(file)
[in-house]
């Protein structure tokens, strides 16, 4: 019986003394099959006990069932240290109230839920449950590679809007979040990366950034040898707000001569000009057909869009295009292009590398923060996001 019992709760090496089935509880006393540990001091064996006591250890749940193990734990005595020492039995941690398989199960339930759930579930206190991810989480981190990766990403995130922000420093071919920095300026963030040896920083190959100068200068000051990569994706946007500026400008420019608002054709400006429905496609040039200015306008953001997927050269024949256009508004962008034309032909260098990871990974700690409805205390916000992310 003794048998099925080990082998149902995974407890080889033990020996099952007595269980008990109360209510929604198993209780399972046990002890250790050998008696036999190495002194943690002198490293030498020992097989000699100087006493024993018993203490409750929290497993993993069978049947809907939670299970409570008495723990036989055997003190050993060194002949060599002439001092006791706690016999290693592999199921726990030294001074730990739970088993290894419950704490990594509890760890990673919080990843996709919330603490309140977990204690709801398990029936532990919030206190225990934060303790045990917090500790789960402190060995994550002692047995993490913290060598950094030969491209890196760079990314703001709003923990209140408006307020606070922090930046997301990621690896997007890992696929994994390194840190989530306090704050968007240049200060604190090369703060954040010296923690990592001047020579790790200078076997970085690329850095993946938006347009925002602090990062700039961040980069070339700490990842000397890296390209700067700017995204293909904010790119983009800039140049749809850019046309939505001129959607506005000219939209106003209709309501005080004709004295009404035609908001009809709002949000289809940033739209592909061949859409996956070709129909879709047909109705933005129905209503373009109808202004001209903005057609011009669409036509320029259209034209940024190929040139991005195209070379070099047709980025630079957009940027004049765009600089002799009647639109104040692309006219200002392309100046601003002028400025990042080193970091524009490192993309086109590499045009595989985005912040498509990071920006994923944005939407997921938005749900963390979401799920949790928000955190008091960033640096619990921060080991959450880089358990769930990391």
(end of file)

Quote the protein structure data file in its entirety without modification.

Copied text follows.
[in-house]
């Protein structure tokens, strides 16, 4: 019986003394099959006990069932240290109230839920449950590679809007979040990366950034040898707000001569000009057909869009295009292009590398923060996001 019992709760090496089935509880006393540990001091064996006591250890749940193990734990005595020492039995941690398989199960339930759930579930206190991810989480981190990766990403995130922000420093071919920095300026963030040896920083190959100068200068000051990569994706946007500026400008420019608002054709400006429905496609040039200015306008953001997927050269024949256009508004962008034309032909260098990871990974700690409805205390916000992310 003794048998099925080990082998149902995974407890080889033990020996099952007595269980008990109360209510929604198993209780399972046990002890250790050998008696036999190495002194943690002198490293030498020992097989000699100087006493024993018993203490409750929290497993993993069978049947809907939670299970409570008495723990036989055997003190050993060194002949060599002439001092006791706690016999290693592999199921726990030294001074730990739970088993290894419950704490990594509890760890990673919080990843996709919330603490309140977990204690709801398990029936532990919030206190225990934060303790045990917090500790789960402190060995994550002692047995993490913290060598950094030969491209890196760079990314703001709003923990209140408006307020606070922090930046997301990621690896997007890992696929994994390194840190989530306090704050968007240049200060604190090369703060954040010296923690990592001047020579790790200078076997970085690329850095993946938006347009925002602090990062700039961040980069070339700490990842000397890296390209700067700017995204293909904010790119983009800039140049749809850019046309939505001129959607506005000219939209106003209709309501005080004709004295009404035609908001009809709002949000289809940033739209592909061949859409996956070709129909879709047909109705933005129905209503373009109808202004001209903005057609011009669409036509320029259209034209940024190929040139991005195209070379070099047709980025630079957009940027004049765009600089002799009647639109104040692309006219200002392309100046601003002028400025990042080193970091524009490192993309086109590499045009595989985005912040498509990071920006994923944005939407997921938005749900963390979401799920949790928000955190008091960033640096619990921060080991959450880089358990769930990391």